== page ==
Maximilian had adopted Don Salvador as co heir along with his cousin
Don Augustin in September 1865.
Don Salvador de Iturbide, Prince of Mexico, was born at Mexico City
the son of the Emperor Augustin I's 8th child and third son Don Salvador
by his wife Doña Rosario de Marzan y Guisasola. Don Salvador was adopted
and created joint heir (or second in line) along with his cousin Don
Augustin by the Emperor Maximilian in 1865.
Following the fall
of the second Empire, Don Salvador remained in Europe. He was educated
at the college of St. Barbe in Paris. After the completion of his
studies he moved to Vienna and from there petitioned the Emperor Franz
Josef for a pension that he deemed was due him as the adopted son
and heir of the Emperor Franz Josef's murdered brother Maximilian.
Whilst in Vienna he was befriended by the very rich Hungarian Baron
Gyula Gaspar Mikos de Tarrodhaza who had just returned from a long
journey through South America. Baron Gyula Gaspar was a great South
Americaphile and was hoping to obtain various letters of introduction
from Don Salvador for his next trip to Argentina, Chile and Peru.
brother Baron Johann Mikos was already know to Don Salvador as he
had served in the Imperial Mexican Army as a volunteer and so it was
that Don Salvador was invited to the Mikos family's castle and estate
in Mikos Szeplak.
Don Salvador was introduced to the Baron's sister, the Baroness Gizella.
The introduction turned to romance and on the 21st of June 1871 Don
Salvador and Baroness Gizela were married at Mikos castle in Hungary.
The best man at the wedding was Don Salvador's closest friend the
Baron Ferdinand Tunkl von Aschbrunn and Hohenstadt whose son latter
married his daughter.
daughters we born of this union. Following their marriage Don Salvador
and Doña Gizela lived at Mikos castle, which they rented from Baron
Johann Mikos. Later however Baron Johan, who had the reputation of
being a bit eccentric, he had founded a society and magazine dedicated
to spiritualism, decided to sell his castle and estate without mentioning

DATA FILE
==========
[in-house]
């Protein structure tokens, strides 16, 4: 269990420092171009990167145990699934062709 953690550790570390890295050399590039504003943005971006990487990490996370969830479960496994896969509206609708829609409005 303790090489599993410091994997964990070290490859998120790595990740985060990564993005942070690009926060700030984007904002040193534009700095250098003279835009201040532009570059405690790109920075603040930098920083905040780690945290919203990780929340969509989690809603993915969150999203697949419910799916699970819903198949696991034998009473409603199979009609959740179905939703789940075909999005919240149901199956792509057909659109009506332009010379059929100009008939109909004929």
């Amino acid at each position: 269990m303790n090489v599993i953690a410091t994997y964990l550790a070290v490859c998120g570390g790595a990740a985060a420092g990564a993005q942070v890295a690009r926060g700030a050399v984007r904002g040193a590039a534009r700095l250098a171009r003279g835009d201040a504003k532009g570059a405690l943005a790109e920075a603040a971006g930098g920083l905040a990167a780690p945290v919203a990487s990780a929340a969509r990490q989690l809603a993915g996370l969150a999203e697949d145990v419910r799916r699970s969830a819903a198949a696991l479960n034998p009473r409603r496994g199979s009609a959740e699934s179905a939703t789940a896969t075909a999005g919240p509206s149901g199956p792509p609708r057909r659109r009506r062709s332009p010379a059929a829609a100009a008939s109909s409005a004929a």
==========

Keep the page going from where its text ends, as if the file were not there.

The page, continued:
this fact to Don Salvador. Don Salvador took offence and moved his
family to Venice where they rented a palazzo from Count Zeno on the
and Doña Gizela became leading figures in Venetian society. Don Salvador
became close friends with Don Carlos (VII) the Duke of Madrid and
Carlist pretendant to the throne of Spain. Don Carlos awarded both
Don Salvador and Doña Gizela the personal order of Carlos. In an article
in the New York Times about Venetian Society, Don Salvador was referred
to by the author as the “handsomest man in Venice”.
correspondence between Don Carlos and Don Salvador ensued most of
which has survived and is still in the Iturbide private family archives.
was an indifatiguable traveller who visited most of Europe’s
major cities. When not travelling or socialising he pursued his claim
for restitution against the then government of Mexico. He was awarded
a pension by the Emperor Franz Josef but regularly petitioned to have
1895 whilst visiting Ajaccio in Corsica he became ill and died of
a ruptured appendix aged 45. His remains were returned to Venice and
he is buried on the island of San Michele in Venice.
Doña Gizela remained in Venice where she made the acquaintance of
Count Emil Jenison-Walworth. On 14 May 1900 they were married at Paddington
in London. The Jenison-Walworth’s were an ancient noble family
from County Durham and appear in the doomsday book. They lost most
of their estates at the time of the reformation. In the 18th century
the Jenison-Walworth family emigrated to Germany and were subsequently
elevated to the rank of count. Count Emil Jenison-Walworth died at
Nice in 1910 and his wife remained in France until 1918 whereupon
she returned to Austria and died in a nursing home in Graz in 1921.